Being bold can be risky but I am here to tell you it is worth it. Over 20 years ago, I quit my financially secure job and moved to Minneapolis — without a job. I returned to Michigan two years later. Was I financially successful? In a word — no. But I had experiences, met people I now call friends and created memories that carry me through those rough spots in life that happen to all of us. And those experiences led me to establishing this magazine 12 years ago. I guess I can say without being bold I wouldn’t be here writing an editorial for you, dear reader.
Two years ago I had a knee replacement. Since then, I danced in Dancing with the Local Stars and just finished a juicy role in the musical “Pippin.” I hadn’t been in a musical in 54 years—and I never performed a solo. I remember the trepidation of trying out for the part—I had an ear infection, my throat was sore and I was terrified of singing in front of the others who were also there to try out. But I chose boldness because—and I know it sounds trite—life is just too short to worry about whether you make a fool of yourself. I would not trade my experience in Pippin for all the money anyone offered me. And I mean that. The cast was exuberant and fun — I met so many talented young people who will remain part of my heart always.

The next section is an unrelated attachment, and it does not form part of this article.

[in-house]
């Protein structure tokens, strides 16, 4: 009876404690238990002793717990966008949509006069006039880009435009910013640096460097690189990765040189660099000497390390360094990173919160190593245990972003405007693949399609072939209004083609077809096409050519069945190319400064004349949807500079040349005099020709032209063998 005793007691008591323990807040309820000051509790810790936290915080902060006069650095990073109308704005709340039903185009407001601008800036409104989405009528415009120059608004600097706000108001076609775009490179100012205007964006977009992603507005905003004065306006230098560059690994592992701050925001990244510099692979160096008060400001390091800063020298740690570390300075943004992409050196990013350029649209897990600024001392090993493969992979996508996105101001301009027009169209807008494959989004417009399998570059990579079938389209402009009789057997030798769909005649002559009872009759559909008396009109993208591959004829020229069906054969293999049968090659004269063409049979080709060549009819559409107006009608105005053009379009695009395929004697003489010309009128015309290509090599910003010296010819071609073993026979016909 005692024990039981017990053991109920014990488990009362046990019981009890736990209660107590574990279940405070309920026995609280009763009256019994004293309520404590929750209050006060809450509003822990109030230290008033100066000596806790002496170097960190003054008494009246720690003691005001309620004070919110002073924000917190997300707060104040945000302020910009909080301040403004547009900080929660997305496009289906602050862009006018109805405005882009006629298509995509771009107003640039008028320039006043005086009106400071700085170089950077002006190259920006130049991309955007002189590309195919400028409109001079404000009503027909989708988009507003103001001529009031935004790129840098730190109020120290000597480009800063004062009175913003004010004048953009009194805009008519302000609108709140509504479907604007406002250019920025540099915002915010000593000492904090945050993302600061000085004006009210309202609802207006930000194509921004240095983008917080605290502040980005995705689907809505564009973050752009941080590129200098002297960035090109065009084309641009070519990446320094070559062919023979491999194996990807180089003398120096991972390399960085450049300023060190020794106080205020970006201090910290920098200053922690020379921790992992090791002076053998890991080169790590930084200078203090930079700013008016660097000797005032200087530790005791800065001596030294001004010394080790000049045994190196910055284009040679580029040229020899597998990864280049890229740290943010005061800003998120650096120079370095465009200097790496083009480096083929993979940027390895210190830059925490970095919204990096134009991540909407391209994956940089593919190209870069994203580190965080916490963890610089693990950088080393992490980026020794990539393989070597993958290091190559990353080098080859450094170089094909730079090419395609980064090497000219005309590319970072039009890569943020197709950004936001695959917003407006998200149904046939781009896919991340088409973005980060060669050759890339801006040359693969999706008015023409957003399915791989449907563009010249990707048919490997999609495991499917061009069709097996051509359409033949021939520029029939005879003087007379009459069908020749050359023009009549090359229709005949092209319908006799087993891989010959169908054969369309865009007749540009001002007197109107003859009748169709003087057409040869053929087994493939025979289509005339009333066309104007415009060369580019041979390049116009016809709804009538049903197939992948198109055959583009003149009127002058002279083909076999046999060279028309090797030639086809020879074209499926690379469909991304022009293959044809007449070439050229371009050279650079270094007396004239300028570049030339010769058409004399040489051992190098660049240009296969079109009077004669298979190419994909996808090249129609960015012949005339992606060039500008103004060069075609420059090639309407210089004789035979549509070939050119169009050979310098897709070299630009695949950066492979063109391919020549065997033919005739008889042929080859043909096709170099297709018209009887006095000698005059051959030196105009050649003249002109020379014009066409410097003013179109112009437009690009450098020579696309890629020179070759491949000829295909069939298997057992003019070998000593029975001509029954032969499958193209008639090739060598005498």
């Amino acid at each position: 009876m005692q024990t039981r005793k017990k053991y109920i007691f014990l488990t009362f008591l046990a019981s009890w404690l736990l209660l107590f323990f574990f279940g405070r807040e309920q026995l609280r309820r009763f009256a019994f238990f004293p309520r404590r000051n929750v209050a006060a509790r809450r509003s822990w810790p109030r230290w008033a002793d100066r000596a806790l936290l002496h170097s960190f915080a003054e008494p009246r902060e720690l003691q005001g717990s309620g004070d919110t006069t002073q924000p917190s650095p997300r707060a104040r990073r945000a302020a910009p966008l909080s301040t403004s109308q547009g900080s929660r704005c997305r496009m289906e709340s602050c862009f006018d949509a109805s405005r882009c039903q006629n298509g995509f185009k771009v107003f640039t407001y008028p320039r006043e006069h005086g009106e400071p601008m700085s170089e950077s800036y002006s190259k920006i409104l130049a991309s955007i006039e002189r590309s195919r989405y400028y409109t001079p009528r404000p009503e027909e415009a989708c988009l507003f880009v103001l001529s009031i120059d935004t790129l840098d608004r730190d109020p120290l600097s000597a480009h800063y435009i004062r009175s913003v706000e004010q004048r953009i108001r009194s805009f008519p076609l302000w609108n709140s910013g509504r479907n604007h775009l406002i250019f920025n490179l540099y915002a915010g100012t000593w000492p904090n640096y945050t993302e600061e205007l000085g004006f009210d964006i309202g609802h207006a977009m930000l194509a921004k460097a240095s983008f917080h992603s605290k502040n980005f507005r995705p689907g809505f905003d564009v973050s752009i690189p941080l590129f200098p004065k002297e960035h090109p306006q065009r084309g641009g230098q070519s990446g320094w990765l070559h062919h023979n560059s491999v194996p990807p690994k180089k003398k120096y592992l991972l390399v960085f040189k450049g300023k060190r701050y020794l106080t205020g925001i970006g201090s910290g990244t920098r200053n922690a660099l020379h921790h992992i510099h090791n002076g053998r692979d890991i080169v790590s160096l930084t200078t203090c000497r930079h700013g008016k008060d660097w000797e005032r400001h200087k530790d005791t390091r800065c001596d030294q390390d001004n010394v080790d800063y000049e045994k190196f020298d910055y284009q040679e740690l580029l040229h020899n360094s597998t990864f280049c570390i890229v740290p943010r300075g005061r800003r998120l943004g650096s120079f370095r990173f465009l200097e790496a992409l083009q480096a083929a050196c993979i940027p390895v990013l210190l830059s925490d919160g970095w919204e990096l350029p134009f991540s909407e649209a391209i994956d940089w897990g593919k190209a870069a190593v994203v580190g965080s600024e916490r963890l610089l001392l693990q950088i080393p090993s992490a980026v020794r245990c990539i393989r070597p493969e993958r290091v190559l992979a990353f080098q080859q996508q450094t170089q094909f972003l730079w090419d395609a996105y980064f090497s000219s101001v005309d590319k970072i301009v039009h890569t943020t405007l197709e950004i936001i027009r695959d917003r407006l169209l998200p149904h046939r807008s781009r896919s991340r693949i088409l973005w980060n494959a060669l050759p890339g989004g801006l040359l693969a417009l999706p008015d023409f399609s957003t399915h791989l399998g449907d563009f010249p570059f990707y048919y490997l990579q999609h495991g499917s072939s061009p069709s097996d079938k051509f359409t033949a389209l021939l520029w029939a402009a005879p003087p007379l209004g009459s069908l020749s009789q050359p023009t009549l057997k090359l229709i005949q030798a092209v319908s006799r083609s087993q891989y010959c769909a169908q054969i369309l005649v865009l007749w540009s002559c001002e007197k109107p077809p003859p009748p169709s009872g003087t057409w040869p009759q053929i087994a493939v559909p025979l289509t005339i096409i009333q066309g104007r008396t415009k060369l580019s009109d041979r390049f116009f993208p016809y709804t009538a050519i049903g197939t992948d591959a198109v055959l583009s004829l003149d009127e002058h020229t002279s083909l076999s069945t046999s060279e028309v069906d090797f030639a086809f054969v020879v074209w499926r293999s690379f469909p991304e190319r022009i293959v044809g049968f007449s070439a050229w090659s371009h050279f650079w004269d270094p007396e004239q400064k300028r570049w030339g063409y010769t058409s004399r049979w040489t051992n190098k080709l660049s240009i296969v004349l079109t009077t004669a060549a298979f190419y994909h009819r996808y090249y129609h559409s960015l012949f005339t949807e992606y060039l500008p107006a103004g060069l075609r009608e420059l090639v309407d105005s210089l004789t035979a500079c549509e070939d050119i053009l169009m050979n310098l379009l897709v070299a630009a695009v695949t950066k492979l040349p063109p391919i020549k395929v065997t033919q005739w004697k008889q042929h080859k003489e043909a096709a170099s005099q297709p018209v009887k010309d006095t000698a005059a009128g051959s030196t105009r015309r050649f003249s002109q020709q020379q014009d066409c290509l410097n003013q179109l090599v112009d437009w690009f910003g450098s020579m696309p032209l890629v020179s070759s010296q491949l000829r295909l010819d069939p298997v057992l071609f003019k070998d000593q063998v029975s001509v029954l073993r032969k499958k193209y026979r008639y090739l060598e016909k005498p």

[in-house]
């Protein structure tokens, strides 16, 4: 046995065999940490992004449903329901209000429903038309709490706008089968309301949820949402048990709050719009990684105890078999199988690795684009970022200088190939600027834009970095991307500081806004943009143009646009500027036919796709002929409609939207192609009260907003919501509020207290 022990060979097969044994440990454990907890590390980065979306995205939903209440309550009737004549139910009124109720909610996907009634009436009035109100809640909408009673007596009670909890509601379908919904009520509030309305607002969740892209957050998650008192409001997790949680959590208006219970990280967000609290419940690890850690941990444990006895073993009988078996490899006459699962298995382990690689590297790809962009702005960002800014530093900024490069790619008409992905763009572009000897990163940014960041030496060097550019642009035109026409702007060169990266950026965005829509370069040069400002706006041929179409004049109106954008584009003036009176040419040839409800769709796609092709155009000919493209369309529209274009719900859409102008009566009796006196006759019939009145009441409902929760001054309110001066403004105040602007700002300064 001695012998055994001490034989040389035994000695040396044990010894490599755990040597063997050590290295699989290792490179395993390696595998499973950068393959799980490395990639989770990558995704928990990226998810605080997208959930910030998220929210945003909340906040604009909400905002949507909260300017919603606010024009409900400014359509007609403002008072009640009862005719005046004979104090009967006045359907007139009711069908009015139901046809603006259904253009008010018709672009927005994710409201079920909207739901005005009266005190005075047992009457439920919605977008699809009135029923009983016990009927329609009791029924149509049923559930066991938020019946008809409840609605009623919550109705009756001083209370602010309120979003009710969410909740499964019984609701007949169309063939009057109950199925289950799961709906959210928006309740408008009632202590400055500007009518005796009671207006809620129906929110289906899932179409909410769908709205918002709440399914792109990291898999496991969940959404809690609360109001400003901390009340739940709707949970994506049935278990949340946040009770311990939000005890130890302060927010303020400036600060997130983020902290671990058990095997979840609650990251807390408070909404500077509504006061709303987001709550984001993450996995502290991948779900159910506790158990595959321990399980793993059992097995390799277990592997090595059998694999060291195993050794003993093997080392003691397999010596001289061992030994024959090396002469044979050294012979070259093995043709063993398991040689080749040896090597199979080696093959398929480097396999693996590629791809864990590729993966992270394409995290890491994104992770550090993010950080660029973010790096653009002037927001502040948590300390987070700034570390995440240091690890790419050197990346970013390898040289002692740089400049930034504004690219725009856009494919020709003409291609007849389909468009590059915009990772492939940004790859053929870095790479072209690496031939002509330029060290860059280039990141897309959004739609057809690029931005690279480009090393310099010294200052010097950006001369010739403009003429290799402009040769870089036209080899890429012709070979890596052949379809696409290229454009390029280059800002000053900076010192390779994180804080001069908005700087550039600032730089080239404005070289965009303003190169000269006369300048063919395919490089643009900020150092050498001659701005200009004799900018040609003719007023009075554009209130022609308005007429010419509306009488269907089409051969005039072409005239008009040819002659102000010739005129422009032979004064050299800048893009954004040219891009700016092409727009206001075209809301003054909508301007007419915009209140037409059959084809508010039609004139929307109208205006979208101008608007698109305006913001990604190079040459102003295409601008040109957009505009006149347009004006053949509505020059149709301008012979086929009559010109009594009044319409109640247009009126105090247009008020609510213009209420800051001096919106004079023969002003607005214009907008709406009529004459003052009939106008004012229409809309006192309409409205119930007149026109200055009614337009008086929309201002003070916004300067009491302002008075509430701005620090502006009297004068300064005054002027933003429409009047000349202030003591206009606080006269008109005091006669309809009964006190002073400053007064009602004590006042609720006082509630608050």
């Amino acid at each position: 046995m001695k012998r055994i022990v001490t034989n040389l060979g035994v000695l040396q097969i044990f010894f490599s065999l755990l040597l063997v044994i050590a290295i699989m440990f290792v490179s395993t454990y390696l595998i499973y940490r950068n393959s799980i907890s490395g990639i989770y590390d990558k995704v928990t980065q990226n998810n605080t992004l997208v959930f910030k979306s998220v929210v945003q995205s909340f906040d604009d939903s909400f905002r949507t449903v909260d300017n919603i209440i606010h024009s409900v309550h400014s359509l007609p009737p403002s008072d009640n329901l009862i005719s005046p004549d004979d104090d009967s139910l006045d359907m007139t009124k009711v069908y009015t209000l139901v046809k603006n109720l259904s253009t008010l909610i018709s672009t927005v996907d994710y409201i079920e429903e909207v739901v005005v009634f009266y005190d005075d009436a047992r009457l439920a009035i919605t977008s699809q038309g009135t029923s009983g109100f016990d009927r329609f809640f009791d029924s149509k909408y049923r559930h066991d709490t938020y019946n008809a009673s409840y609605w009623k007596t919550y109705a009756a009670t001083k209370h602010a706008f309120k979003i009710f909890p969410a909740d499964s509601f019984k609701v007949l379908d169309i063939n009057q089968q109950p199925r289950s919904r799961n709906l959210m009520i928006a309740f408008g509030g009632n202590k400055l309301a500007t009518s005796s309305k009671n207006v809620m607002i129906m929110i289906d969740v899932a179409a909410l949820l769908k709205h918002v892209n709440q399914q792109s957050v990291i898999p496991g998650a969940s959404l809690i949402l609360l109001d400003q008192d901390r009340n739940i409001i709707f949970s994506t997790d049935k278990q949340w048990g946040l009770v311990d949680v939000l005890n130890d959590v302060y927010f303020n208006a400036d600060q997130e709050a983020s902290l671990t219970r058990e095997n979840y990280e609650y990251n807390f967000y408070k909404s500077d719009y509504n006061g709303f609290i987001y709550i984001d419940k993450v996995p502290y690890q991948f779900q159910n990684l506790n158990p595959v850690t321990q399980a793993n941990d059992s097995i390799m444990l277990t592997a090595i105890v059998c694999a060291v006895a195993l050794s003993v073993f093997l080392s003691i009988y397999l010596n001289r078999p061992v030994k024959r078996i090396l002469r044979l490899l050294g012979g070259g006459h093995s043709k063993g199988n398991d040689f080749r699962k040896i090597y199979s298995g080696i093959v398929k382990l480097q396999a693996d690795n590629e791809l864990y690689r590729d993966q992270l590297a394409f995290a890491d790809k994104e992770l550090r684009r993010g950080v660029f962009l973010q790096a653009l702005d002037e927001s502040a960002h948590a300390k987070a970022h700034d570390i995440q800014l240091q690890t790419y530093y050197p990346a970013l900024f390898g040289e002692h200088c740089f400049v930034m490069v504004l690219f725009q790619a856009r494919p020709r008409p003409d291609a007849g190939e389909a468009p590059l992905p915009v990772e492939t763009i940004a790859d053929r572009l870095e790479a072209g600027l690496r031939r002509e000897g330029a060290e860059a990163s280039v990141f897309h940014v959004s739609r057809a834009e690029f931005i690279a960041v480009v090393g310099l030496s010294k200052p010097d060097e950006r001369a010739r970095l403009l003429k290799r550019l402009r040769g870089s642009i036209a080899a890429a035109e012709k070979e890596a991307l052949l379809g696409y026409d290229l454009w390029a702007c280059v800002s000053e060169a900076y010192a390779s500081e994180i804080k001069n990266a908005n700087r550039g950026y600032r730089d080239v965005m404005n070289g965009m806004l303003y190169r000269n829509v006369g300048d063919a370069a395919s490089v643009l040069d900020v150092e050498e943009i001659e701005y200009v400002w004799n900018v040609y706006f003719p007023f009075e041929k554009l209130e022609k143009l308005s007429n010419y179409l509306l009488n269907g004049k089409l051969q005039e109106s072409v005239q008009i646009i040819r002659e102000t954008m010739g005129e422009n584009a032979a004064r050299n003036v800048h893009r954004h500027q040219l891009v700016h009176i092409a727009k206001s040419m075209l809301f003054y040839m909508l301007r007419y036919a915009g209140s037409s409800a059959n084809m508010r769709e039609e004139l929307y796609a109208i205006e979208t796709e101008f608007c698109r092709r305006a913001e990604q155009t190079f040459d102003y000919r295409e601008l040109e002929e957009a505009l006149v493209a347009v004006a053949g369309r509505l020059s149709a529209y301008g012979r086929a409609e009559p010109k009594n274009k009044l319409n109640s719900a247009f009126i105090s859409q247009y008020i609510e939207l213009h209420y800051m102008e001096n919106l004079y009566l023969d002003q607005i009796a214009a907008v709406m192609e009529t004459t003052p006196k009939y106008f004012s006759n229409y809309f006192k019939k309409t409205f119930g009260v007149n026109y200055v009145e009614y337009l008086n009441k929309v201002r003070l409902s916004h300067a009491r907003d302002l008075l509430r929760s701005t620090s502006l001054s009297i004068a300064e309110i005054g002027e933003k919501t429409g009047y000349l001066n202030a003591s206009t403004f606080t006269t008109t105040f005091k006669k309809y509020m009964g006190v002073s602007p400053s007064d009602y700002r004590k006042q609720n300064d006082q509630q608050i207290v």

The best artists are bold—they go outside the boundaries of convention and make their own statement—whether it be in writing, dancing, acting, painting, music, inventing or other outlets. The most loving people are bold—they aren’t afraid to give of themselves or speak out for others when the majority stands by apathetically.
So be bold—even if it is taking baby steps like trying out a new food or taking a class on a subject you know nothing about.
Meanwhile, enjoy this month’s edition.
From my heart to yours,